Dipping your toes into the meatless meals pool? This Lentil Swiss Chard Soup with Orange Zest is a great place to start.
Thanks to Hillary Davis, I finally know what my lentil soup has been missing all of these years – orange zest!
Hillary, author of the new book Cuisine Niçoise: Sun-Kissed Cooking from the French Riviera (affiliate link) and creator of Marché Dimanche, creates a lovely vegetarian protein-packed soup using lentils and Swiss chard but gives it a punch of citrus. I’ve made lentil soup many times (e.g. Turkey Lentil Soup), but I love the brightness that the orange flavor provides in this lentil Swiss chard soup. I also like the nutritional boost of the greens.
“There is no doubt that Swiss chard reigns supreme in Niçoise cooking,” Hillary said. “It is enjoyed in soups, gratins, gnocchi, omelets, salads and tarts.”
Note to self: Add Nice to travel bucket list.
Changes I Made to Hillary’s Lentil Swiss Chard Soup Recipe
This soup is hearty, but bright and citrusy. Here are a few minor changes I made to the recipe:
- Used a combination of brown and green lentils because that’s what I had in the pantry. They were kind of old, so I soaked them in water overnight, then rinsed and drained them before I added them to the soup. Du Puy lentils, dubbed the “caviar of lentils,” are grown in the le Puy region of south central France. Use them if you can find them (and if you don’t have a ton of other types of lentils in the pantry begging to be used).
- Opted for Swiss chard with red stalks and I used vegetable stock instead of chicken.
- Reduced the amount of olive oil to 2 tablespoons.
- Used the zest of one orange – half was added with the lentils and half was added as a garnish.
Other Recipes from Cuisine Niçoise
If you haven’t noticed, I adore Hillary and her book. Her style of cooking reminds me so much of Patricia Wells – simple, flavorful and healthy.
A few of my friends have been cooking from Cuisine Niçoise as well. Check out Food Hunter’s Guide to Cuisine’s version of Pasta Salad with Olive Pistou and Swiss Chard Omelet plus Cookistry’s Angel Hair Pasta with Friday Sauce. And if you haven’t tried the Broccoli Polenta with Tomato Sauce that I posted last week, you must add it to your to-cook list immediately.
Disclosure: I received a free copy of Cuisine Niçoise: Sun-Kissed Cooking from the French Riviera by Hillary Davis from Gibbs Smith plus a second copy to give away. All opinions are my own. This post contains at least one affiliate link. See my disclosures page for more information.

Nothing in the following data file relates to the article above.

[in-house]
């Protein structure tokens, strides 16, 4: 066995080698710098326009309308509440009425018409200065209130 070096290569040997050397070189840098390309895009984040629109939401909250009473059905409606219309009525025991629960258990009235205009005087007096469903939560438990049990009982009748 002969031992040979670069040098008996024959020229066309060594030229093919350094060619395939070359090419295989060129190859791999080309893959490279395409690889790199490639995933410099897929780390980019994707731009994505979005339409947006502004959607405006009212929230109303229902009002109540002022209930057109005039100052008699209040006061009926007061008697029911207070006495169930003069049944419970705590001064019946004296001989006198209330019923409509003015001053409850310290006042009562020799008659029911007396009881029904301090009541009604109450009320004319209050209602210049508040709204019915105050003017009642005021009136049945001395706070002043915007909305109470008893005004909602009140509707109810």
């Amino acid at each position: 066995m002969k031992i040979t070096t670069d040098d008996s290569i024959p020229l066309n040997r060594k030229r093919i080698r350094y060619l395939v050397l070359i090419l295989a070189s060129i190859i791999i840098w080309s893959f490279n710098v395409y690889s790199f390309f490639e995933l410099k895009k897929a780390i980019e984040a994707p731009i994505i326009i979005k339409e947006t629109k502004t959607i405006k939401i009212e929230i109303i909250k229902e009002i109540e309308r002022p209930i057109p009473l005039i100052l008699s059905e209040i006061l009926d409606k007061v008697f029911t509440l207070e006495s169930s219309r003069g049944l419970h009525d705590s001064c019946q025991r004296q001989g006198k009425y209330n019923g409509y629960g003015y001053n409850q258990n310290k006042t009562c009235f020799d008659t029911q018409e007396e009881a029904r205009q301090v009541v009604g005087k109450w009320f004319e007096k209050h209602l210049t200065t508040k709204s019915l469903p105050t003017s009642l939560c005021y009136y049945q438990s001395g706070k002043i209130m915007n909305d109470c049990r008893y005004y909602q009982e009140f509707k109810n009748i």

Lentil Swiss Chard Soup with Orange Zest
- 1 1/4 cups lentils du Puy
- 1 stalk Swiss chard washed and patted dry
- 3 tablespoons extra virgin olive oil
- 1 small onion diced
- 4 cloves garlic finely chopped
- 6 cups chicken or vegetable stock
- 1 sprig fresh thyme leaves only
- 2 strips orange rind finely minced, plus zest of 1/2 orange
- 1 teaspoon salt
- Freshly ground black pepper
- 1 medium carrot grated
- 1 small hunk Parmesan cheese
Place the lentils in a fine sieve and rinse under running water.
Slice the leaves from the Swiss chard, then slice the stalk into 1/4-inch pieces. Roll the leaves tightly, slice them, then finely chop.
In a soup pot, heat the olive oil and sauté the onion and garlic until translucent. Add the lentils, stock, thyme, minced orange rind, Swiss chard stalk (reserve the leaves), salt, and pepper to taste. Bring to a boil, then reduce to a simmer and cook for 30 minutes.
Add the Swiss chard leaves and grated carrot, and simmer for another 5 minutes. Add water if the soup is getting too thick. Taste and adjust salt.
Ladle into a soup tureen or individual bowls, and sprinkle with the orange zest. Serve Parmesan cheese on a small plate with a grater on the side.
The nutritional information was calculated using vegetable stock and 1/2 tablespoon of Parmesan cheese per serving.
Watching sodium? Cut back or eliminate the added salt and/or use less Parmesan cheese.
Watching fat? The nutritional information assumes you used the full 3 tablespoons of olive oil. If you reduce that to 2 tablespoons like I did, you’ll save yourself 4g of fat.
Vegan? Use vegetable stock and skip the Parmesan.
Too many carbs? Reduce your portion size and add a big salad on the side.